Friday, March 6, 2020

sunday swaggers question themselves

It's the first Friday of the month and so the members of our critique group once again have a challenge before them:  to write a question poem.  That is all the guidance our friend Margaret Simon has given us!

Now I like a prescribed form as much as the next poet, for its opportunity to stretch my skills within defined boundaries, but as I note in this piece (which I wrote back in 2011 and have just rediscovered!) free verse is my jam.  So Margaret's challenge is a nice one for me, since I may pose my question/s in whatever form the poem itself seems to demand.  To me a poem is not a poem unless it can show off its shapeliness, unless it operates by some detectable pattern or principle that becomes constraining even if it then breaks free by the end.

I wonder if this poem, written for Laura Shovan's February Poetry Project on February 14th, meets that criterion.  I myself posted the photo and the prompt, which was "MELT IT."


Meanwhile, I have begun a poetry collaboration with a 5th grader, NZ, whom I taught in 2nd grade.  Poetry just oozes out of him wherever he goes, so I suggested a shared Google Doc and we've been poeting back and forth.  Here's our current exchange...

Some Questions

HM What is it like to be an only child?

NZ Don’t know, I never was. I imagine freedom, 
more love than anything in the world. 

HM No, I never was. What is freedom?

NZ Freedom is the wind blowing on my face,
while my dad hugs me on the boardwalk
next to the great big ocean.

HM The loose wind of the world, the tight hold of a hug.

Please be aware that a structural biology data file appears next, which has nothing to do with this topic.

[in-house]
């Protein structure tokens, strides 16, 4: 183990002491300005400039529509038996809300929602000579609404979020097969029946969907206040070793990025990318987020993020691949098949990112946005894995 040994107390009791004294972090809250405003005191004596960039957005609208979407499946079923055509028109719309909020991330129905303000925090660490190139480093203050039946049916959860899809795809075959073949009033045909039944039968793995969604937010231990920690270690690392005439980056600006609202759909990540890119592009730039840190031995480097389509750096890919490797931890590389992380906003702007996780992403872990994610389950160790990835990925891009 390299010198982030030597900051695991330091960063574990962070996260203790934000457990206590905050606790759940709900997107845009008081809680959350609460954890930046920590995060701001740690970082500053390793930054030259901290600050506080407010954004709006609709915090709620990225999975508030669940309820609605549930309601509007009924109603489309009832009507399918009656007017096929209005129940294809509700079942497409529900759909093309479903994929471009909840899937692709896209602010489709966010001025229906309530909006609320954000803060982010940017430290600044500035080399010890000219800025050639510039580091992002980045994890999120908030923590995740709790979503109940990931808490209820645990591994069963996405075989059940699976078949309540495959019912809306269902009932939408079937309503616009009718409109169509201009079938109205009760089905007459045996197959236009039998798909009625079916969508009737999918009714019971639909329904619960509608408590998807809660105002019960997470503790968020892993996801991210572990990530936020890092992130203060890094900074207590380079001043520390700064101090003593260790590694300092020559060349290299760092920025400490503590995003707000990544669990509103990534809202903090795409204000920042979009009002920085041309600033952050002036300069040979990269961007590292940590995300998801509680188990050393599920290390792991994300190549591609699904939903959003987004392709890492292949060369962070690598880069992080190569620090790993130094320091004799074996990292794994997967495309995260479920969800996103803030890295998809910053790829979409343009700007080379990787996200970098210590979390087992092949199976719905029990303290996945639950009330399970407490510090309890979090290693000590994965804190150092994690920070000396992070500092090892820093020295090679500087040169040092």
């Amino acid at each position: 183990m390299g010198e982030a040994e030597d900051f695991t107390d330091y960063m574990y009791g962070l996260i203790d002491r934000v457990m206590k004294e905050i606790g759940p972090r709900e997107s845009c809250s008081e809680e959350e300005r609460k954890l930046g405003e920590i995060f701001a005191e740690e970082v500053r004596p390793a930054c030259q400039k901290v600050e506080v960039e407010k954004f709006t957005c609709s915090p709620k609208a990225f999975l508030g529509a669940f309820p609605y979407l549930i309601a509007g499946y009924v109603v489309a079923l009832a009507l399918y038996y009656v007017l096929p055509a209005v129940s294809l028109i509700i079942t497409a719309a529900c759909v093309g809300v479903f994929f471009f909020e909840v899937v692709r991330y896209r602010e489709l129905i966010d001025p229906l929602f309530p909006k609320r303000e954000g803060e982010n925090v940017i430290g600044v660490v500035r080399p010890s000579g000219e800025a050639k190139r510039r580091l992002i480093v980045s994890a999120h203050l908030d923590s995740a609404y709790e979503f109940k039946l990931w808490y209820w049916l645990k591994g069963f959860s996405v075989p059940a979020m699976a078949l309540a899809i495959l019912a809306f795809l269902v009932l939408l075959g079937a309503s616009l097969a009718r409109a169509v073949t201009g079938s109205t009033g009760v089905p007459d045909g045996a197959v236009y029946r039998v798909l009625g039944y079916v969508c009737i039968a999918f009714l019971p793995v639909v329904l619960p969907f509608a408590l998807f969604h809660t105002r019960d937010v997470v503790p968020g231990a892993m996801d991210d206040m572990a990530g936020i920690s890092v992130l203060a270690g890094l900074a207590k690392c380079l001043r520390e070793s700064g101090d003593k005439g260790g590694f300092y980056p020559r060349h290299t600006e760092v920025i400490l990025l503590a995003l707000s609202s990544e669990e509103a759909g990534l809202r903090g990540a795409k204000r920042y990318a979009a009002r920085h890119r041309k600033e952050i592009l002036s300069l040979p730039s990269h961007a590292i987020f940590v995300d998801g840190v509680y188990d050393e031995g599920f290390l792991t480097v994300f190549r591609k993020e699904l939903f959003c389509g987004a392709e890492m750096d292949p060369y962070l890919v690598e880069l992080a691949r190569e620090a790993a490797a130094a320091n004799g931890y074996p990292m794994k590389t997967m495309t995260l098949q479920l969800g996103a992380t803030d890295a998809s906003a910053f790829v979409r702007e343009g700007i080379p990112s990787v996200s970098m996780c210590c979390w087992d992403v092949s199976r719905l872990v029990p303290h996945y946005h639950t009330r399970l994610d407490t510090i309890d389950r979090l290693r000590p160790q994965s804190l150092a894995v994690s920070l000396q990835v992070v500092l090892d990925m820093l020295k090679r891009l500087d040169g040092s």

Is freedom made of push and pull?

NZ Something like that. Freedom can be
being set free, or it could be the opposite,
something holding you back.

How do you see the world?
A meaningless piece of rock,
a speck of dust in the ever growing universe?
Or something more?

HM Something more, something more.  
The rock makes meaning as it breaks from the soil,
as it is built and falls from the human wall,
as it crumbles into dust carried by the wind.

NZ That wind, what does it feel like
as it carries the dust into the great big galaxy?

And finally, I was wondering last night:

We poets, are we not the posers
of answers rather than questions?

You come to us for our philosophies
of blades of grass and breaking glass,
of blaring joy and ominous birds,
and surely our job is to answer, like
oracles dropping flowers on the water
from our coracles woven of words.

We poets are paddlers, leaving you,
leading you to the answers, not
leaking a trail of questions like
bread crumbs along the path only
to be eaten, to take up rain, to sink 
slowly toward the bottom, nibbled
by fishes along the way.  

Is it not so, that we poets are here to
tidily bundle up the salty grains of truth?

©Heidi Mordhorst 2020


Don't forget to visit the rest of the Swaggers to see what "question poem" means to each of them, and thanks to Rebecca for hosting at Sloth Reads this week!